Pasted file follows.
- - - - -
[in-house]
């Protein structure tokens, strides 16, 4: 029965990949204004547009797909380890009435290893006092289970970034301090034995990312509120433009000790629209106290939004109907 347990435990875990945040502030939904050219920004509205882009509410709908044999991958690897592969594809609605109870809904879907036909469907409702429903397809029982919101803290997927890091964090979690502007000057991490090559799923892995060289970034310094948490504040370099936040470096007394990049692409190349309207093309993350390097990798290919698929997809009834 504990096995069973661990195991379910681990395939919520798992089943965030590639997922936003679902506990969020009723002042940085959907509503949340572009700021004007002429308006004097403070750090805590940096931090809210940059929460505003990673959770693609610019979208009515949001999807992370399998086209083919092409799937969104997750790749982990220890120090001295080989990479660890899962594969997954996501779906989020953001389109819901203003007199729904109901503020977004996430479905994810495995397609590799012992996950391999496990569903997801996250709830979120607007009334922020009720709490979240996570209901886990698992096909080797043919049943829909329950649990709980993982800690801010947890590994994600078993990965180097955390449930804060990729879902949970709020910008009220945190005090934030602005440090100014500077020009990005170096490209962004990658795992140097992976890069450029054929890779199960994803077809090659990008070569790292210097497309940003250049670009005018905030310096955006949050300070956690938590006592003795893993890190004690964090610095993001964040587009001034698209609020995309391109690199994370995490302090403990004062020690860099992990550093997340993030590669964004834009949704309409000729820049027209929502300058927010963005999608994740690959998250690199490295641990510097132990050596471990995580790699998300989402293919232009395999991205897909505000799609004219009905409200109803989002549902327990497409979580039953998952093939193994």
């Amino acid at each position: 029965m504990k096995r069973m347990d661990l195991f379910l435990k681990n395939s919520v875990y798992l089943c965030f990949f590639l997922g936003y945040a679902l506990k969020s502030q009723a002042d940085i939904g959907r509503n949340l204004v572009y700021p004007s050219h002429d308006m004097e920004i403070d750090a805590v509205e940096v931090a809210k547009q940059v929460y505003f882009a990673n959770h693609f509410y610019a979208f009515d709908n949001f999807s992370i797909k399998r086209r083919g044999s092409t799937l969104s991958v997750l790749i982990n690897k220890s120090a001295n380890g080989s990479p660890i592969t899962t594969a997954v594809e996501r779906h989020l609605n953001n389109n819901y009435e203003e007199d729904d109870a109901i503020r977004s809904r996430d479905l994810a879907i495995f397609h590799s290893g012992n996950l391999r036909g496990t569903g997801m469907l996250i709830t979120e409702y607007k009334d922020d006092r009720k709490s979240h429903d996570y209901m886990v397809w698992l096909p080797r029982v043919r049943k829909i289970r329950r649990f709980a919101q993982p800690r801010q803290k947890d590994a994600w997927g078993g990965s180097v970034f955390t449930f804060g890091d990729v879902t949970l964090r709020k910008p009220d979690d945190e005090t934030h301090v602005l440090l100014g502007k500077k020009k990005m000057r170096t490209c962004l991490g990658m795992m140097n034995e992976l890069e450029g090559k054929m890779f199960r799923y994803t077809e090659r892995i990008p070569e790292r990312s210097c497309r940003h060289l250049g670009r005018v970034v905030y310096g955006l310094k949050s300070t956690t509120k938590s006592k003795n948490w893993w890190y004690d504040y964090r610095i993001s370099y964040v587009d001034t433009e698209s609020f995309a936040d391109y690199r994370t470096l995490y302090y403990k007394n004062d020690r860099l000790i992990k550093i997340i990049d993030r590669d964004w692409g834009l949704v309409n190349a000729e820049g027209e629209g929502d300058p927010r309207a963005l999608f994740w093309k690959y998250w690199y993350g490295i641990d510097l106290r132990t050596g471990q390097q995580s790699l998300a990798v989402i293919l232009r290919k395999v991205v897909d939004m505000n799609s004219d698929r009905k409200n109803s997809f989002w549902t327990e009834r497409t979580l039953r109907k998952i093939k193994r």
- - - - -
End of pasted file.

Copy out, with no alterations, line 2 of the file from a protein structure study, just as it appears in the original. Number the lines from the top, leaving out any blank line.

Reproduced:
């Protein structure tokens, strides 16, 4: 029965990949204004547009797909380890009435290893006092289970970034301090034995990312509120433009000790629209106290939004109907 347990435990875990945040502030939904050219920004509205882009509410709908044999991958690897592969594809609605109870809904879907036909469907409702429903397809029982919101803290997927890091964090979690502007000057991490090559799923892995060289970034310094948490504040370099936040470096007394990049692409190349309207093309993350390097990798290919698929997809009834 504990096995069973661990195991379910681990395939919520798992089943965030590639997922936003679902506990969020009723002042940085959907509503949340572009700021004007002429308006004097403070750090805590940096931090809210940059929460505003990673959770693609610019979208009515949001999807992370399998086209083919092409799937969104997750790749982990220890120090001295080989990479660890899962594969997954996501779906989020953001389109819901203003007199729904109901503020977004996430479905994810495995397609590799012992996950391999496990569903997801996250709830979120607007009334922020009720709490979240996570209901886990698992096909080797043919049943829909329950649990709980993982800690801010947890590994994600078993990965180097955390449930804060990729879902949970709020910008009220945190005090934030602005440090100014500077020009990005170096490209962004990658795992140097992976890069450029054929890779199960994803077809090659990008070569790292210097497309940003250049670009005018905030310096955006949050300070956690938590006592003795893993890190004690964090610095993001964040587009001034698209609020995309391109690199994370995490302090403990004062020690860099992990550093997340993030590669964004834009949704309409000729820049027209929502300058927010963005999608994740690959998250690199490295641990510097132990050596471990995580790699998300989402293919232009395999991205897909505000799609004219009905409200109803989002549902327990497409979580039953998952093939193994």